She posted the following article on LinkedIn, and her reflections deeply resonated with me — facing the challenges of learning about a new organization and sector, compounded by those unleashed by a profound crisis.
I’d like to share Jodi’s reflections with you:
“Six months ago today, I started a new job in healthcare communication, and immediately realized that I had underestimated how hard it would be to get acclimated. I asked a lot of questions, took a lot of notes, and spent a fair amount of time riding the shuttle bus from my office to the hospital so that I could meet critical partners in person. Still, it was a struggle to understand the operations, culture and politics of a large, complex institution.
Then, COVID-19 arrived, and I realized that the first three months were really just a warm-up for a different kind of hard. As the institution prepared for a surge of patients in an atmosphere of constrained PPE, our internal communications team was there to support our incident command’s communication needs. We set aside all of our non-COVID communications work and pivoted to a new set of practices to ensure that our staff understood what was happening and what they needed to do — while also ensuring that they had a voice and the opportunity to have their questions and concerns addressed. It was messy at first, and nothing’s perfect, but I’m proud of the work my team did, and of their dedication and flexibility at this difficult time.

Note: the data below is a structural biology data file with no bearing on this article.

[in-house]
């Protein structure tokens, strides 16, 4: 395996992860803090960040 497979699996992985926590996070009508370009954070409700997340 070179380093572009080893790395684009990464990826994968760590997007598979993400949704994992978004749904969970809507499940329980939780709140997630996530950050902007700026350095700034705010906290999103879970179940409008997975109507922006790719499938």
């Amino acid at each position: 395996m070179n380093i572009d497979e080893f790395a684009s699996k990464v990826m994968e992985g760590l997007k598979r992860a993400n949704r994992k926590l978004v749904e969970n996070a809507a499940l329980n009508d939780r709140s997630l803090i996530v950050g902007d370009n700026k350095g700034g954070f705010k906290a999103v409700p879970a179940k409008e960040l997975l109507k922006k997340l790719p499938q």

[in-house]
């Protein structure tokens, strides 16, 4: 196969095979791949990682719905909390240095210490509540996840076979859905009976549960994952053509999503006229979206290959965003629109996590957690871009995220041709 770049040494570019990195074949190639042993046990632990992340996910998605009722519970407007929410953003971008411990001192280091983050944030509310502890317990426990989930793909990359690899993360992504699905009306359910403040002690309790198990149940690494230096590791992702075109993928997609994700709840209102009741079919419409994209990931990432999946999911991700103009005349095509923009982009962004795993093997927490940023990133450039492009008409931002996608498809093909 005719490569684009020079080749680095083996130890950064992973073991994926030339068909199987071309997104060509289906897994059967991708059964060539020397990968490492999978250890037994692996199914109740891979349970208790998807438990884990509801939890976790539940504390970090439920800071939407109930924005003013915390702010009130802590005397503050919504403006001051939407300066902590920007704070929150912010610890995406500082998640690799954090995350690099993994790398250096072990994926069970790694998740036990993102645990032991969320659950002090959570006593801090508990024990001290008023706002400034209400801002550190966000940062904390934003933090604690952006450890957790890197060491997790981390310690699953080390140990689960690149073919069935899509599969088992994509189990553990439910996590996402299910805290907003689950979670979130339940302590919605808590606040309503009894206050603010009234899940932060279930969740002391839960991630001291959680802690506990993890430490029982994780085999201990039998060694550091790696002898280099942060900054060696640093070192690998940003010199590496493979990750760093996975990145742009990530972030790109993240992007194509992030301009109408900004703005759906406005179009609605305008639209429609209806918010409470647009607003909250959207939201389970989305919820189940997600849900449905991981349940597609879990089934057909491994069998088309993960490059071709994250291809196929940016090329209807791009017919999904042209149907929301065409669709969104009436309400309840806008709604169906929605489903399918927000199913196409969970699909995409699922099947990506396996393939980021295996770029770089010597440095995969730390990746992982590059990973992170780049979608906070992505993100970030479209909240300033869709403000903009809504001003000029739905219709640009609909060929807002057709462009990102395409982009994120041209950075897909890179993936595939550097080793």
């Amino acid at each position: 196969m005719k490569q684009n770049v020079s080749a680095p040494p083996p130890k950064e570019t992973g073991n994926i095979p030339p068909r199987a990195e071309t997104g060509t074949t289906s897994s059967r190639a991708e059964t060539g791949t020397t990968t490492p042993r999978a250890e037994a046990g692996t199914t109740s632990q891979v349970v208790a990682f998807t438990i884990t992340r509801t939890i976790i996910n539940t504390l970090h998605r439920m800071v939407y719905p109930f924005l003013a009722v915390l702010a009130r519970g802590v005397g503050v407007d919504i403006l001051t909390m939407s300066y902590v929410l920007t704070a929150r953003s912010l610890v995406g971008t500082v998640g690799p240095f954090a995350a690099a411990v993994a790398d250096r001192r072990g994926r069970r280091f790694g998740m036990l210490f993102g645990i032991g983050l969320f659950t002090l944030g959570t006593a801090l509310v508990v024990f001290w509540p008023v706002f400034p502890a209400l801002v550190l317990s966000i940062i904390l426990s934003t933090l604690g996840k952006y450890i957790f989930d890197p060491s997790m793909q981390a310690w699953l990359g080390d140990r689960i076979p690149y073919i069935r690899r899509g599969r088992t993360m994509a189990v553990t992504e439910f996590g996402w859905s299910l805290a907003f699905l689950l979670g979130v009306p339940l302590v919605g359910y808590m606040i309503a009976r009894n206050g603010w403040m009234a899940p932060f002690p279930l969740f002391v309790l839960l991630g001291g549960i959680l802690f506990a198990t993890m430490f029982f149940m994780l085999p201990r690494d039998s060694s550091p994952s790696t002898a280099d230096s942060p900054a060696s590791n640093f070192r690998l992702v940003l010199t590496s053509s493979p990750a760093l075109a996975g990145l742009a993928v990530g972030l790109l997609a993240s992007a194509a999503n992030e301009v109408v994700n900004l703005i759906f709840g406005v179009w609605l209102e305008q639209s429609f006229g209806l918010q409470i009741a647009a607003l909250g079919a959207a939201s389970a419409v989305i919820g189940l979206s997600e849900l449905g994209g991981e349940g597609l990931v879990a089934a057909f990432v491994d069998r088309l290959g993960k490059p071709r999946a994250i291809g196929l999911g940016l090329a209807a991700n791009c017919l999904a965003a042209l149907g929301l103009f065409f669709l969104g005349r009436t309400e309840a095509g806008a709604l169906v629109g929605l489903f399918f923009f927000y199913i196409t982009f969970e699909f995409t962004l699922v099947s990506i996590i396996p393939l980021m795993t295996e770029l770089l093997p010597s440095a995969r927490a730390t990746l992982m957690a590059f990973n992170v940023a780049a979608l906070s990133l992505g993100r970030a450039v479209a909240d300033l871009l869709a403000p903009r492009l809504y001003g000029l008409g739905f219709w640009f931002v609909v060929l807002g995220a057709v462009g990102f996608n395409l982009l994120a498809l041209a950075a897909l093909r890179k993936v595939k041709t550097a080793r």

Countless communication plans, daily newsletters, virtual forums, FAQs, flyers, floor decals and posters later, we are thankfully in a position to begin to plan for recovery and reimagining. I’m grateful for that, but also grateful in an odd way for the experience of the last few months. I have learned a lot in an accelerated time window. I’m impressed at the way my institution has managed this crisis, and I’m a huge fan of my team and colleagues. I have a much sharper understanding of how different healthcare is from my prior work experiences, and a better feel for those healthcare workers who are putting their lives on the line for the rest of us. Sure, I worked some crazy hours over the last few months, but it pales in comparison to what others have been doing.
As I look ahead to the next six months, I know that sick patients will still need care; healthcare workers will still provide it; and hospitals will be reckoning with tremendous financial pressures. My team will be sharing heartwarming stories of healthcare heroes and grateful patients, while also communicating about the steps we’ll take to unwind from the pandemic and run the hospital differently in the future.
The path ahead will still be hard. But thankfully, a different kind of hard.”
Posted by Carl Zangerl, Faculty